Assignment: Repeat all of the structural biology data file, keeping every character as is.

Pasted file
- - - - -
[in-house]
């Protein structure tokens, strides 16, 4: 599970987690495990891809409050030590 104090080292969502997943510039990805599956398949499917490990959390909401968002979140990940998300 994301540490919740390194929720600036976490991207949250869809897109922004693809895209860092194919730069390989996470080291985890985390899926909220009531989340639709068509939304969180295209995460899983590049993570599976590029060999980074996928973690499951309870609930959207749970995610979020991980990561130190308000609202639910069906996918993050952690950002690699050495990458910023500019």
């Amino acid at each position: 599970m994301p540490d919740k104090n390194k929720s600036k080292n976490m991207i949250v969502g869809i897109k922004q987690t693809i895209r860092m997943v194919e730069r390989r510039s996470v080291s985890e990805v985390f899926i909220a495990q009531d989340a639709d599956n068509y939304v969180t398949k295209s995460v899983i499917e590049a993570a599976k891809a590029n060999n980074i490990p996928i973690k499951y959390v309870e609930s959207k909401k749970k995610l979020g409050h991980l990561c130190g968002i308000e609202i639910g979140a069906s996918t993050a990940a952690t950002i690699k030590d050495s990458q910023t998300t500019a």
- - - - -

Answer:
[in-house]
């Protein structure tokens, strides 16, 4: 599970987690495990891809409050030590 104090080292969502997943510039990805599956398949499917490990959390909401968002979140990940998300 994301540490919740390194929720600036976490991207949250869809897109922004693809895209860092194919730069390989996470080291985890985390899926909220009531989340639709068509939304969180295209995460899983590049993570599976590029060999980074996928973690499951309870609930959207749970995610979020991980990561130190308000609202639910069906996918993050952690950002690699050495990458910023500019």
């Amino acid at each position: 599970m994301p540490d919740k104090n390194k929720s600036k080292n976490m991207i949250v969502g869809i897109k922004q987690t693809i895209r860092m997943v194919e730069r390989r510039s996470v080291s985890e990805v985390f899926i909220a495990q009531d989340a639709d599956n068509y939304v969180t398949k295209s995460v899983i499917e590049a993570a599976k891809a590029n060999n980074i490990p996928i973690k499951y959390v309870e609930s959207k909401k749970k995610l979020g409050h991980l990561c130190g968002i308000e609202i639910g979140a069906s996918t993050a990940a952690t950002i690699k030590d050495s990458q910023t998300t500019a």